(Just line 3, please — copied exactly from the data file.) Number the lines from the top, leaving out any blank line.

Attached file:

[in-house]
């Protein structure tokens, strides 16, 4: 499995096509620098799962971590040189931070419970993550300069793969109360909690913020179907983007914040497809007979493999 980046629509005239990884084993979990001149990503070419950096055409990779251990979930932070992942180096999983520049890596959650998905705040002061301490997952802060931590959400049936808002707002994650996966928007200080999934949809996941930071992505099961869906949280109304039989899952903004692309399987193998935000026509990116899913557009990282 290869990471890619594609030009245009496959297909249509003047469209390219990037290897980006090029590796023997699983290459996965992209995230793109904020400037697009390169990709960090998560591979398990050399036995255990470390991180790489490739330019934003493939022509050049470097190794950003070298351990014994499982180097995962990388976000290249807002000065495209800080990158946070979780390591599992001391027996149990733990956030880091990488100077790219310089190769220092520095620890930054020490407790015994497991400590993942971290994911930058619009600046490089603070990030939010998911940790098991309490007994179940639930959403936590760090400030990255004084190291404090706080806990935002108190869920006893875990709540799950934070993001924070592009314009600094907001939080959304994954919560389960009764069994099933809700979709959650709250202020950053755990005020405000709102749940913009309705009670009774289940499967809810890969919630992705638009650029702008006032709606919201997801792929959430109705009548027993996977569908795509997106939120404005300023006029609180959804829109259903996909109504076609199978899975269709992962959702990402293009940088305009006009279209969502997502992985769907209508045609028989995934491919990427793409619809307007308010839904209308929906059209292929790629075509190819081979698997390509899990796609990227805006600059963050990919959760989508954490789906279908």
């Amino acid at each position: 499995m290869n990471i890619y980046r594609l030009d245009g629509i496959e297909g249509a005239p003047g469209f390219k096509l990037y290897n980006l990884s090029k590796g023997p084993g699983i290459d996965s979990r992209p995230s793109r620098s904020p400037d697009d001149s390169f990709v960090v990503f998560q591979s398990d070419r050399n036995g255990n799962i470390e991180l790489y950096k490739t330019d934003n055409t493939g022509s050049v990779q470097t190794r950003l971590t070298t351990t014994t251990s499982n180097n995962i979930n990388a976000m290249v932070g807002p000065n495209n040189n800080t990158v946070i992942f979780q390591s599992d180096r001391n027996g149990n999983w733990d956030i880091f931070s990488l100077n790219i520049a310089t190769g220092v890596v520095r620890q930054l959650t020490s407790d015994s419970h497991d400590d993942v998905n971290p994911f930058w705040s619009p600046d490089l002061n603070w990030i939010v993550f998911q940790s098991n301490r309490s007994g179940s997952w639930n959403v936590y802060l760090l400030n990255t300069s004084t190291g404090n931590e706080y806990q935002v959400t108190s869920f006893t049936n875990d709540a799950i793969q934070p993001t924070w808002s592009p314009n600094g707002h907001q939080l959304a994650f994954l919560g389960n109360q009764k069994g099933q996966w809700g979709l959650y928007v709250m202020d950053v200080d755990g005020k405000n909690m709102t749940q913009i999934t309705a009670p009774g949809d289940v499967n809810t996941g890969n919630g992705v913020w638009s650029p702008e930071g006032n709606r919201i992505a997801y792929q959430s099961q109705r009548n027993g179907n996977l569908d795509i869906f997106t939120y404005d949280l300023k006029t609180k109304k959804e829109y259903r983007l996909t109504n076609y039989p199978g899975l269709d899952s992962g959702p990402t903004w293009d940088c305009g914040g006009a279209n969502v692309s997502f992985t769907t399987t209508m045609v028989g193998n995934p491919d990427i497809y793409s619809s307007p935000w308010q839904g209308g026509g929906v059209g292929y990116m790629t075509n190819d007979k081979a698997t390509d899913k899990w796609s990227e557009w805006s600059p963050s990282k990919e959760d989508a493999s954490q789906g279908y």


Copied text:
């Amino acid at each position: 499995m290869n990471i890619y980046r594609l030009d245009g629509i496959e297909g249509a005239p003047g469209f390219k096509l990037y290897n980006l990884s090029k590796g023997p084993g699983i290459d996965s979990r992209p995230s793109r620098s904020p400037d697009d001149s390169f990709v960090v990503f998560q591979s398990d070419r050399n036995g255990n799962i470390e991180l790489y950096k490739t330019d934003n055409t493939g022509s050049v990779q470097t190794r950003l971590t070298t351990t014994t251990s499982n180097n995962i979930n990388a976000m290249v932070g807002p000065n495209n040189n800080t990158v946070i992942f979780q390591s599992d180096r001391n027996g149990n999983w733990d956030i880091f931070s990488l100077n790219i520049a310089t190769g220092v890596v520095r620890q930054l959650t020490s407790d015994s419970h497991d400590d993942v998905n971290p994911f930058w705040s619009p600046d490089l002061n603070w990030i939010v993550f998911q940790s098991n301490r309490s007994g179940s997952w639930n959403v936590y802060l760090l400030n990255t300069s004084t190291g404090n931590e706080y806990q935002v959400t108190s869920f006893t049936n875990d709540a799950i793969q934070p993001t924070w808002s592009p314009n600094g707002h907001q939080l959304a994650f994954l919560g389960n109360q009764k069994g099933q996966w809700g979709l959650y928007v709250m202020d950053v200080d755990g005020k405000n909690m709102t749940q913009i999934t309705a009670p009774g949809d289940v499967n809810t996941g890969n919630g992705v913020w638009s650029p702008e930071g006032n709606r919201i992505a997801y792929q959430s099961q109705r009548n027993g179907n996977l569908d795509i869906f997106t939120y404005d949280l300023k006029t609180k109304k959804e829109y259903r983007l996909t109504n076609y039989p199978g899975l269709d899952s992962g959702p990402t903004w293009d940088c305009g914040g006009a279209n969502v692309s997502f992985t769907t399987t209508m045609v028989g193998n995934p491919d990427i497809y793409s619809s307007p935000w308010q839904g209308g026509g929906v059209g292929y990116m790629t075509n190819d007979k081979a698997t390509d899913k899990w796609s990227e557009w805006s600059p963050s990282k990919e959760d989508a493999s954490q789906g279908y």